'The Last Templar' review round-up
Four seasons on CBS' The Unit has proved Scott Foley is well-moved past his days as Felicity's super nice guy, Noel Crane. And Mira Sorvino ... well, Mira Sorvino was in the 1998 kill-or-be-killed thriller The Replacement Killers. Oh, and she has an Oscar.
Not that particularly strong acting chops or action star believability are required for NBC's two-night movie event The Last Templar, wherein an archaeologist (Sorvino) is teamed up with an FBI agent (Foley) in order to traipse through the desert in search of a stolen Vatican treasure.
Before you know it, we're caught up in a TV miniseries retread of The Da Vinci Code, Indiana Jones and the Last Crusade, National Treasure, etc.
An adventure romp can be fun, but The Last Templar "takes an ill-advised turn toward theological theorizing and New Agey spiritual advice," according to the Los Angeles Times.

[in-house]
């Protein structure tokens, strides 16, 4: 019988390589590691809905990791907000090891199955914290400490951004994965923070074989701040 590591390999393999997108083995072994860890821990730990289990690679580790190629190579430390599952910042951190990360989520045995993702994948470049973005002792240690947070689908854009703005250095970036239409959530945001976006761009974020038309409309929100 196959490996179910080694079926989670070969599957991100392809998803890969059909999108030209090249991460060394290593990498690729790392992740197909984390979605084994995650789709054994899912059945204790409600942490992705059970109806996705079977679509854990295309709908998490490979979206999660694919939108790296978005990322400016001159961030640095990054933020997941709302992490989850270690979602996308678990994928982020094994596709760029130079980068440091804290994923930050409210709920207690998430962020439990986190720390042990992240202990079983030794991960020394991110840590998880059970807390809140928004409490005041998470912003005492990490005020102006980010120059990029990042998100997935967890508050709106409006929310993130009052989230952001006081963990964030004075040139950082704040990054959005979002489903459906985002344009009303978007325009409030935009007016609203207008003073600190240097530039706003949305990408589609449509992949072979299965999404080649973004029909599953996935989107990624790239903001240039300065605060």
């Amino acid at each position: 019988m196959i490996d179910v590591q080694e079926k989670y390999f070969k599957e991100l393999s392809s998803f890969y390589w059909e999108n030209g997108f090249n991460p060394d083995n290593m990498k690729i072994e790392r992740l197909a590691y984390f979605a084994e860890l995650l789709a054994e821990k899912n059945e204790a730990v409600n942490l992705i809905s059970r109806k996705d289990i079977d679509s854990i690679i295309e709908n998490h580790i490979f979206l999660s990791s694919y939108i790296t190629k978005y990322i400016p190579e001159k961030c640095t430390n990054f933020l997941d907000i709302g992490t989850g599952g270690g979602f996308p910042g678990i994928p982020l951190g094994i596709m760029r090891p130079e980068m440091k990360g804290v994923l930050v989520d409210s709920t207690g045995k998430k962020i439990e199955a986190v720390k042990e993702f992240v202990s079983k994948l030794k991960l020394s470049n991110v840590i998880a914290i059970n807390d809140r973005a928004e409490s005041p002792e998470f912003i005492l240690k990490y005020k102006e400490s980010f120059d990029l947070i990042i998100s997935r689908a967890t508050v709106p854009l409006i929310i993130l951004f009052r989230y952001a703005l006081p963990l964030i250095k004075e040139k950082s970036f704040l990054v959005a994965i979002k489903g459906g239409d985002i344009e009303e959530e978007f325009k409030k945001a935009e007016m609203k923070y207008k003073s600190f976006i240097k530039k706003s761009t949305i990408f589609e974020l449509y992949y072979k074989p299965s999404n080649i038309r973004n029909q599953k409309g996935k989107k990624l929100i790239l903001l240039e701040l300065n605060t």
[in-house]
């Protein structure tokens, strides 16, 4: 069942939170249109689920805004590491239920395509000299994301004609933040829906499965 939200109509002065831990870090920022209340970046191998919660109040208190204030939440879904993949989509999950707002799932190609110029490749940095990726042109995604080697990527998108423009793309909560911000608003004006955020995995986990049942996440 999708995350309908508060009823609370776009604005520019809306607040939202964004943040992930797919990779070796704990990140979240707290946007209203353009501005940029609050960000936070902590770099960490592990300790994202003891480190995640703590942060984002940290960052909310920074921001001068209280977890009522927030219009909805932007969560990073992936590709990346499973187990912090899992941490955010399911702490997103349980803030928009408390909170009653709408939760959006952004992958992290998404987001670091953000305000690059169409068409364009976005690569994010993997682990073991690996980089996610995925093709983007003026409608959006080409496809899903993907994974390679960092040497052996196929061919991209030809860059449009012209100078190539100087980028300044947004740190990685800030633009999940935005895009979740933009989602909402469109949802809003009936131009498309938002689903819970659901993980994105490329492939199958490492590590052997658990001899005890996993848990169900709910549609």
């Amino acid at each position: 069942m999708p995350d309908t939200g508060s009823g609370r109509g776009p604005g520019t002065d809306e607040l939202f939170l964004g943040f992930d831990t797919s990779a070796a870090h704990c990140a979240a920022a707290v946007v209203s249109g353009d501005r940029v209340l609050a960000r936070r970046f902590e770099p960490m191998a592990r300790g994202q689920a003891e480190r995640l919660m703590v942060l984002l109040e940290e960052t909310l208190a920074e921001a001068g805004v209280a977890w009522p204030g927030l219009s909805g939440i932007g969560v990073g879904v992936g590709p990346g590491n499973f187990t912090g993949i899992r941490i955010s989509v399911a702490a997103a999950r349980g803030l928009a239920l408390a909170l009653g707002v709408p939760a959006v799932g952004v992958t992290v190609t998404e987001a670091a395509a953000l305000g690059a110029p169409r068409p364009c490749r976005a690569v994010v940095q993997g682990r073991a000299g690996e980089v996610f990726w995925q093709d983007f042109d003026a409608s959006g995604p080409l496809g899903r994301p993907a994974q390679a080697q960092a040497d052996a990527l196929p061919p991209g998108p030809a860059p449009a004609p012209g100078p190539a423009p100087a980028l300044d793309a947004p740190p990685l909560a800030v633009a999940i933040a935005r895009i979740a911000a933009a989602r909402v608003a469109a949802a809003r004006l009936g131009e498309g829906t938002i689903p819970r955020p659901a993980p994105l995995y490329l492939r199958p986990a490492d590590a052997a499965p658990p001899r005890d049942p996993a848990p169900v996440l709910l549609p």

The New York Daily News thinks the problem is more of length, and that if they had stopped at two hours rather than four they would have been on to something. Still, "if you go back for the second night, you can see Omar Sharif, who doesn't have a lot to do. By that point, neither does the story."
Perhaps there should be a rule that along with the separation of church and state, a movie relying heavily on witty "don't-you-think-I'm-the-cutest-thing-ever" banter between its leads probably shouldn't bring something as sensitive and tricky as Jesus and the Holy Grail into the plot. As USA Today notes: "[Sorvino] is pretty and she has good chemistry with Foley, and that's probably as much as the project deserves."